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Goodbye Gallbladder

April 22, 2019

It has finally happened, the gallbladder is gone!

In fact, it has been gone for 3 weeks and I feel pretty awesome.

So… I promise that I will stop ranting about my broken gallbladder, because it’s been snipped, pulled out of a teeny hole above my belly button, dissected and incinerated.

The journey to get to this point was far longer than it should have been.

Below I’m just going to share a few things/pointers I learned along the way for anyone in a similar situation (in the UK).

If you have private insurance definitely look into having the procedure done privately as soon as you can get the referral from your GP.  I absolutely love the NHS, but they dicked me around for over a year after my official diagnosis of gallstones. My doctor initially told me that the waiting time would be the same for NHS or private and told me to lose a bunch of weight before I could be put forward for surgery which was fair because I really needed to, but after I lost roughly 45 in 4 months I had to go back to her in pain and misery to see if it was enough to get the referral in and she agreed to take it forward. It took me over 3 months after that to get my official appointment with an NHS consultant, and after that appointment I was promised in writing that I would receive treatment within 12 weeks… I was so uncomfortable every single day and could not plan my life.

12 weeks passed and they assured me that I was still on the list but kept telling me that I was months away every time I called… 16 weeks passed and I got a letter from the NHS saying… gee sorry this is taking so long, hang in there! (paraphrasing)…  At 19 weeks I finally asked for a private referral. THE NEXT DAY I had an appointment booked to see a private consultant and then after I met with the consultant, my gallbladder was removed 10 days later. If I had just pushed for the private referral in the first place instead of getting talked out of it I could have had it out last summer!!!

If you do not have the option of going private, get on the NHS waiting list as soon as humanly possible because for this particular surgery you’re very likely going to be waiting well over 3 months to see a consultant, then over another 3 additional months waiting for surgery.

If you are suffering from gallbladder attacks and symptoms waiting for surgery and you are struggling to work out what you can and can’t eat… experiment carefully and cut the fat right down, but understand that everyone’s body is different. It really changes the way that you think about food. I ended up not being able to eat any more than 15ish grams of fat within a 6 hour period without experiencing symptoms. It is however still important to eat some fat, so cutting it out completely is not only more or less impossible, it’s actually probably the last thing you want to do because those stones are going to grow if the gallbladder retains all that concentrated bile… it is a nightmare balancing act, but a necessary one.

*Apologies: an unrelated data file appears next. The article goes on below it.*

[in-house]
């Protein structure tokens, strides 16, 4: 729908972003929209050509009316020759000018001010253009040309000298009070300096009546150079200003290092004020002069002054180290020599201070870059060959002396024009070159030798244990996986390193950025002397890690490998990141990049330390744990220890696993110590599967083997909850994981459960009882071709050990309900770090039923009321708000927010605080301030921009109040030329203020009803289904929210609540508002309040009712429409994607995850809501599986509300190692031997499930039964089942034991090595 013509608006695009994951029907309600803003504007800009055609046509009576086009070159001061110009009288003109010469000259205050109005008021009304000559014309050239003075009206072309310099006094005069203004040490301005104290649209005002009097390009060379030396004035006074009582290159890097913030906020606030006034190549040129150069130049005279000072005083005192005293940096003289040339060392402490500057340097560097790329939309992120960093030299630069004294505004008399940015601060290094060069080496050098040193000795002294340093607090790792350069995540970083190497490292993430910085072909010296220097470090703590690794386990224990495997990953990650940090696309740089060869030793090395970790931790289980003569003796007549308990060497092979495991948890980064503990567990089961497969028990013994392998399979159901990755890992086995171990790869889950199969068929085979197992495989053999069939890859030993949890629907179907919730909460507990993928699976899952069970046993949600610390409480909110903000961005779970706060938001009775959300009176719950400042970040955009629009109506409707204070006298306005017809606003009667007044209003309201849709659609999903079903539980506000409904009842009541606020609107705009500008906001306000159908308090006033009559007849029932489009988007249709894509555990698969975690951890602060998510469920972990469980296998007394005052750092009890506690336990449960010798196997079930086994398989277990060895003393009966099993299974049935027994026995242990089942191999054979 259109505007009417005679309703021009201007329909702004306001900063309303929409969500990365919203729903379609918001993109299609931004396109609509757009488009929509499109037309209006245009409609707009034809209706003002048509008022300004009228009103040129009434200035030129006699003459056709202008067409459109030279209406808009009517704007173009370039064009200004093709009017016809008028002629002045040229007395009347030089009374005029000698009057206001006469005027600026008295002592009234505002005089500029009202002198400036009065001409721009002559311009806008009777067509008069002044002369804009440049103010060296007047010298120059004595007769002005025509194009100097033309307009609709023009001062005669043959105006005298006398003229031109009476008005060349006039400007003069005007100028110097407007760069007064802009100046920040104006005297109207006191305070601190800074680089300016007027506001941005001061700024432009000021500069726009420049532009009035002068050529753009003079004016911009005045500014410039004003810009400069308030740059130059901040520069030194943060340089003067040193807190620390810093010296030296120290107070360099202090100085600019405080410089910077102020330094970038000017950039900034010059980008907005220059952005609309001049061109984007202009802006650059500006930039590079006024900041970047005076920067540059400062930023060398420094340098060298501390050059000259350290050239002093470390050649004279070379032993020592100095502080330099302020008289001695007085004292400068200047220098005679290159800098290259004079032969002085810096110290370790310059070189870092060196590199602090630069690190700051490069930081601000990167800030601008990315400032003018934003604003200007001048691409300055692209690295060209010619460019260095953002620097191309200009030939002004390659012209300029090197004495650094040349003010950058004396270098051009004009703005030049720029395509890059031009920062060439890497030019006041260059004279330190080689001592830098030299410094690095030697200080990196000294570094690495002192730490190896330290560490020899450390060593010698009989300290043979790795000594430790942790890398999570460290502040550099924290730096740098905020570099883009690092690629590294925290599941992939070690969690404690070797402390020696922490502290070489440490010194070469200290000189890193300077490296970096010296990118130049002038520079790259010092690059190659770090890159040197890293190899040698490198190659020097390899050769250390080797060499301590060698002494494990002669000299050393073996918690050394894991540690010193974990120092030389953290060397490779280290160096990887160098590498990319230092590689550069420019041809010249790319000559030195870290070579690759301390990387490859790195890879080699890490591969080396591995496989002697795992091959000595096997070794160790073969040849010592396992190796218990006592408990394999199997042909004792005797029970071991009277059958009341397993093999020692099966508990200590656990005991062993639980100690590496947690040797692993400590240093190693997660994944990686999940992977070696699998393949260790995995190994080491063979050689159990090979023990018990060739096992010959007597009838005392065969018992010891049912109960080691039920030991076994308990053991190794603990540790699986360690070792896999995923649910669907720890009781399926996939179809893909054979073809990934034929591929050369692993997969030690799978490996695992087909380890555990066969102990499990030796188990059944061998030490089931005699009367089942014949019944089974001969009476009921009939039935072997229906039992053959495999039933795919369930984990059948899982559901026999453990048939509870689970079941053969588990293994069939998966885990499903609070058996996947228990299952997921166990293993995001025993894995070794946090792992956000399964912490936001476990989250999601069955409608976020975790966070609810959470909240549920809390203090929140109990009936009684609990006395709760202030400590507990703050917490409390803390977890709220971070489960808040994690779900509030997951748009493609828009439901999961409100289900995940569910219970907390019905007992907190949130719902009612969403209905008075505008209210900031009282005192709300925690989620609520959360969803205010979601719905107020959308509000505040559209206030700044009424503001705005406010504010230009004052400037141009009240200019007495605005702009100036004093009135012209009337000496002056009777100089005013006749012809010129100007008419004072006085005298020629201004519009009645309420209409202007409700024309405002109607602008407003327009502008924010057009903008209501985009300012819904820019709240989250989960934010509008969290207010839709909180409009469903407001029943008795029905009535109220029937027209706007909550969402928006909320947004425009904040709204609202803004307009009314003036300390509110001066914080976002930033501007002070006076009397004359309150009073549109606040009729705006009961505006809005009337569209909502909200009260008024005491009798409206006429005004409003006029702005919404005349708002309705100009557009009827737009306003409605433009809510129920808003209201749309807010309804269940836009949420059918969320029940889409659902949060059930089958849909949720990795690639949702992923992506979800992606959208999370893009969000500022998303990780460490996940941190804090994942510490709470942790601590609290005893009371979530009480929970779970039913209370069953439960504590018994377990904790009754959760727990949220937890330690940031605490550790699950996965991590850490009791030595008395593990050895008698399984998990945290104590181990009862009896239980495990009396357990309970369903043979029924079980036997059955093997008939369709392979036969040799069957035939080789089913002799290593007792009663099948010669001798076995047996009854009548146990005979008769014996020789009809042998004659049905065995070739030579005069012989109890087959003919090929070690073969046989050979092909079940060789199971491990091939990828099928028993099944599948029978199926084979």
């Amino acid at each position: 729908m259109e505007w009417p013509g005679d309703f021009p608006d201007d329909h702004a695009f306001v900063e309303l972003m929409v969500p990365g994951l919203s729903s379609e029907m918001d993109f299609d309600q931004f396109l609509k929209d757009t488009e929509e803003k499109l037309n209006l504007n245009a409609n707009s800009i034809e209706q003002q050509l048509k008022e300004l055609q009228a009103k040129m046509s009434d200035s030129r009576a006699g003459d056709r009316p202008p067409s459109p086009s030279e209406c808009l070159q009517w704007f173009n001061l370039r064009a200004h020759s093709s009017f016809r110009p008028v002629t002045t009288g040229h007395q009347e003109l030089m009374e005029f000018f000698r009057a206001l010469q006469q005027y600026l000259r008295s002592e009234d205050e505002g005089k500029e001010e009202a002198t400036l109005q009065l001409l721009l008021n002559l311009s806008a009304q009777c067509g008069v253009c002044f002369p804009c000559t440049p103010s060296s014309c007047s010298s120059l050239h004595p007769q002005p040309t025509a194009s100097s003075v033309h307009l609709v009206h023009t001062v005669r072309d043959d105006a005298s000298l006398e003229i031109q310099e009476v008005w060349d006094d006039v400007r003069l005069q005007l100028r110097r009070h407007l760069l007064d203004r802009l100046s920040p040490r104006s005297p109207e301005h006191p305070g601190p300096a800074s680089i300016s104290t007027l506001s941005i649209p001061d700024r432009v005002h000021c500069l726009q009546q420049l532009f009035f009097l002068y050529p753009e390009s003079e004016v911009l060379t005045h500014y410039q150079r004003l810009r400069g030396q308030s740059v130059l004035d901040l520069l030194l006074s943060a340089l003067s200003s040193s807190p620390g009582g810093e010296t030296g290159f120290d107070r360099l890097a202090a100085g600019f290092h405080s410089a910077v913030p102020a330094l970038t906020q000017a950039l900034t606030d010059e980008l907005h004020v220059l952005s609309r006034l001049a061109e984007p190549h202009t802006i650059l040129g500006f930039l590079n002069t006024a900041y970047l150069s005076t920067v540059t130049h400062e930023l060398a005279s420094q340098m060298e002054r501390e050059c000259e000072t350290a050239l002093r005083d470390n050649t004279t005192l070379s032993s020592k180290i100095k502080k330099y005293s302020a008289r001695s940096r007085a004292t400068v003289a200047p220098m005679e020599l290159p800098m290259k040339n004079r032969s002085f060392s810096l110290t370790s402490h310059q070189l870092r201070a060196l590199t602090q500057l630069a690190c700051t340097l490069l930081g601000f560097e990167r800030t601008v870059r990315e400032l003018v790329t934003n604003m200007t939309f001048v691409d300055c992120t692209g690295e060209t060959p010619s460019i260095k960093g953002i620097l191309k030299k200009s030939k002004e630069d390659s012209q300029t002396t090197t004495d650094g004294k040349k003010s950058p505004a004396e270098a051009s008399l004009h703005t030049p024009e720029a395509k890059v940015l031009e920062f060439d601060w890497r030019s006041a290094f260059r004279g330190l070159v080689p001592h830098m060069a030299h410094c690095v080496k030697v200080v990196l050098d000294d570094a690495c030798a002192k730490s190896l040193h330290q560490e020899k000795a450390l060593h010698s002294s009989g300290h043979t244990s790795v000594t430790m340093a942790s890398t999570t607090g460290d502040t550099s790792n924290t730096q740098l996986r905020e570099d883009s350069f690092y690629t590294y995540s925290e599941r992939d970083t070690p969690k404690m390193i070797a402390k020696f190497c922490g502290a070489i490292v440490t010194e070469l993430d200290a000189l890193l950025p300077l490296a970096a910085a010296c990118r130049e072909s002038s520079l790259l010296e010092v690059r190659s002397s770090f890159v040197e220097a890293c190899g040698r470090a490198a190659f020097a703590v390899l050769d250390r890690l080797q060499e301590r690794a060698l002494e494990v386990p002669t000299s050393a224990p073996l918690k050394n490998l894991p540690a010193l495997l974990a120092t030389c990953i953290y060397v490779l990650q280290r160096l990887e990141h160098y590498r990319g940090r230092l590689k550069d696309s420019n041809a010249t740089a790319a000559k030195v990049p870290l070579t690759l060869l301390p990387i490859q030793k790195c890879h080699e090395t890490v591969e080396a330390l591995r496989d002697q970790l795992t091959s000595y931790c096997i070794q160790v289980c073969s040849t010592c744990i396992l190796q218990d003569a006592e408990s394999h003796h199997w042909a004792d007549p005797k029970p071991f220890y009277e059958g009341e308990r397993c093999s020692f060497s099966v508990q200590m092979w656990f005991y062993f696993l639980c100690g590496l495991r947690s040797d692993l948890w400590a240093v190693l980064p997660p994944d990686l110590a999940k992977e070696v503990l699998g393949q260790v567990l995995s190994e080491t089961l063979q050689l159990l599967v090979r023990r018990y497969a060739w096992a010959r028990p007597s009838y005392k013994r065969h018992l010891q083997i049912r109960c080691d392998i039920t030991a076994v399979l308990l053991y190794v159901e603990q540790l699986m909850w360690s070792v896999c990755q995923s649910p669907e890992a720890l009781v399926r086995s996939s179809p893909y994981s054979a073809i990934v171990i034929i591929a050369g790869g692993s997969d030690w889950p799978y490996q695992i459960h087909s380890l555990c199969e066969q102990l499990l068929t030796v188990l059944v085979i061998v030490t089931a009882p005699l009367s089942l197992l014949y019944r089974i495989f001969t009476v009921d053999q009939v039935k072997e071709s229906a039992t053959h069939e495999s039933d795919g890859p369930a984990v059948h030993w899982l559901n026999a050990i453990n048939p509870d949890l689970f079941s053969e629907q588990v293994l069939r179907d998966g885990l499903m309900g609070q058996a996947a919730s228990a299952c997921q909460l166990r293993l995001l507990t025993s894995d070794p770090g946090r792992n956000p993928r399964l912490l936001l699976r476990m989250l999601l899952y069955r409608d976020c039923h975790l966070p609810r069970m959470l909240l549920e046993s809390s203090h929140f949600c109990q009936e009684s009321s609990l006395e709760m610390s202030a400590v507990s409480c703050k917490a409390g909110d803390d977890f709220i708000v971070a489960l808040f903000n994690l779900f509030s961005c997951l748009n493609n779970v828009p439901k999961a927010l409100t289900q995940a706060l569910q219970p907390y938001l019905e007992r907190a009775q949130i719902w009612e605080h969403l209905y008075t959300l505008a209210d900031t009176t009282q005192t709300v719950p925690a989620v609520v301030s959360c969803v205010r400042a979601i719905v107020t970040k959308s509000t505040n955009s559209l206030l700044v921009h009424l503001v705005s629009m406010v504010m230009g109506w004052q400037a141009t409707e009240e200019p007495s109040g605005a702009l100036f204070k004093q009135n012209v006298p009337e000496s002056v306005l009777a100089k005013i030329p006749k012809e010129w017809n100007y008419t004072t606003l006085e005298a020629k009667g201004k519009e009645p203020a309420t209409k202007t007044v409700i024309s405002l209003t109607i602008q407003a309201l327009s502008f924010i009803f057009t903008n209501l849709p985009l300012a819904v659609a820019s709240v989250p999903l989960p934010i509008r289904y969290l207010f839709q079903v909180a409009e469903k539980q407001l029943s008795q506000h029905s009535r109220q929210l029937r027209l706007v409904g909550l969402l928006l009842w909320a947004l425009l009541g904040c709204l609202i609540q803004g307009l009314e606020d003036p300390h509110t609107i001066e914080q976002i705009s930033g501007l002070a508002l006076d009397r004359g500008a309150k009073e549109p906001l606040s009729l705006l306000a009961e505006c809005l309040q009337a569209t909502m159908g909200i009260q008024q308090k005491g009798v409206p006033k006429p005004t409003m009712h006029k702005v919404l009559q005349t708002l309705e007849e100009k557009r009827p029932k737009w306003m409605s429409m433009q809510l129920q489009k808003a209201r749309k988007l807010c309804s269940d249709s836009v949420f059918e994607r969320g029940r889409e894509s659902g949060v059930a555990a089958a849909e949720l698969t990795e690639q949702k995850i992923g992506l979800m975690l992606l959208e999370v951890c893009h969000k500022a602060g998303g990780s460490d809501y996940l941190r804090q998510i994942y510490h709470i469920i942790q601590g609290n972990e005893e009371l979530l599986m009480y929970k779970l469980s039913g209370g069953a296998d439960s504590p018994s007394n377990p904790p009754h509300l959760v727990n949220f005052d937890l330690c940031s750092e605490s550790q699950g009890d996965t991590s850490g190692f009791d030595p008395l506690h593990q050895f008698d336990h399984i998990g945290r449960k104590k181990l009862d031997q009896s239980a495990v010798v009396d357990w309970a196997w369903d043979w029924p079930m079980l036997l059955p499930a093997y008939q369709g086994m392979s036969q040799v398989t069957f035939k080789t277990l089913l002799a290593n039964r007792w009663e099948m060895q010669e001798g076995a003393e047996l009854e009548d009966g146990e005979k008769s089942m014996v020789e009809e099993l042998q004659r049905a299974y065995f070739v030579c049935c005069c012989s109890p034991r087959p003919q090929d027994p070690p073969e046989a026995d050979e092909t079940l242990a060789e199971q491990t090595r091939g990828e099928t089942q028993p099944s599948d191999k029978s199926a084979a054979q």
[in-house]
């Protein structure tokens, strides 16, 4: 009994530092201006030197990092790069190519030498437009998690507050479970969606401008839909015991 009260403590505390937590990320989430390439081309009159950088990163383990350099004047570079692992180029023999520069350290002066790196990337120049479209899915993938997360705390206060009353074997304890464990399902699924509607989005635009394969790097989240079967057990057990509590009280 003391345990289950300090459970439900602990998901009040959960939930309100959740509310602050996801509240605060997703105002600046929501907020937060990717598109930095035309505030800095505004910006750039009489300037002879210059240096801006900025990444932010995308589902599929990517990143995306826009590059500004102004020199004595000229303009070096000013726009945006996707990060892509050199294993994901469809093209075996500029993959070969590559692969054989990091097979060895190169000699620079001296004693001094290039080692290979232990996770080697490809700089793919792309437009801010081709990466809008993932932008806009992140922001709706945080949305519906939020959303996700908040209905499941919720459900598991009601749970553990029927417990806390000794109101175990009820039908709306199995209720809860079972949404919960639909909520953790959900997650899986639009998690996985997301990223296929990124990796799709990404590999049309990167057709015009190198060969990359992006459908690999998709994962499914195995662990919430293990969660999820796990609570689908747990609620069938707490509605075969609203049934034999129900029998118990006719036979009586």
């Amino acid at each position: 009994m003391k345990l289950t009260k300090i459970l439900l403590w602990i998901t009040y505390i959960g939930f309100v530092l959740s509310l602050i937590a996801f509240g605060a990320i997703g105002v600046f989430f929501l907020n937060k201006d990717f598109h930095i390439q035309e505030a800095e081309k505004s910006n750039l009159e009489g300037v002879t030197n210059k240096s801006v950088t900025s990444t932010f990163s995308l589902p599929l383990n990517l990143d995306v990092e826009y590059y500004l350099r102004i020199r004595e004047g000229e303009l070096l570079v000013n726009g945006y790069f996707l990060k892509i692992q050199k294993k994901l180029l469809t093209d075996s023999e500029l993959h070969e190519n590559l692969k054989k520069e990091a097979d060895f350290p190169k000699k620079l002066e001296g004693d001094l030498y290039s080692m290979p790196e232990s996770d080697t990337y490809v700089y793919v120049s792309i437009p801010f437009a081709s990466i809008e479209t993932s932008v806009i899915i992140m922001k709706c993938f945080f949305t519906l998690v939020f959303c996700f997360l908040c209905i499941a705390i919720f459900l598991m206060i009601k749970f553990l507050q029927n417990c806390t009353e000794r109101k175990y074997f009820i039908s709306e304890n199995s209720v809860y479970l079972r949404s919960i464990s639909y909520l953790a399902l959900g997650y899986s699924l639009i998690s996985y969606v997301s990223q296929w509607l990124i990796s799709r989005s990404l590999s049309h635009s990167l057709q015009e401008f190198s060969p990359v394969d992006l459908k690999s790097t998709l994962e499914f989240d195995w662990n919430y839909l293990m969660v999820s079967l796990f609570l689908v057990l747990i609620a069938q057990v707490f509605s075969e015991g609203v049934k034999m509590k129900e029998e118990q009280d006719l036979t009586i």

Regardless of how badly you want to say “screw it” and eat whatever you want to, resist the urge. You could do some irreversible damage to your insides. (like your pancreas and liver) Seriously, take care of yourself. This was my biggest fear every day.

Ibuprophen is your friend. If you let the discomfort and pain and inflammation build up, even if you’re not having a full blown attack, it can completely drain all of your energy and make you miserable or lead to you needing much stronger pain killers…. so if you’re able to process ibuprophen, take it regularly (as per the instructions in the pack) to minimise your discomfort.

The keyhole surgery is pretty simple. I have a few tiny scars and the pain was nowhere near as bad as a gallbladder attack. In fact, I didn’t need anything stronger than paracetamol after I got home the next day, and after 2 days I wasn’t taking anything for pain. The worst thing was that my feet were absolutely freezing with the TED anti clot socks on… so invest in something cosy to go over the top of those!

It took me about 2 weeks to heal and overcome the fear I didn’t even realize I was having every time I put a morsel of food in my mouth. I still brace myself sometimes after a meal waiting for the horrible nausea and bowling ball to the sternum feeling that I was experiencing on a daily basis for a year of my life. This whole ordeal caused me so much anxiety and pain, but now I can eat again, and I’m actually healthier than I have ever been in my adult life because I was highly motivated to make major life style changes, lose weight (75lbs and counting) and get healthier because of the broken gallbladder… so despite my anger at being put off for so long to get the surgery, I can also see the whole experience as sort of a blessing.


Image credit: My talented pal Anna who made me the most amazing and personal Pusheen/Halloween/gallbladder get well card in the universe <3

From → Ramblings

  1. I’m glad you are doing better and getting back to normal! Love the card lol!

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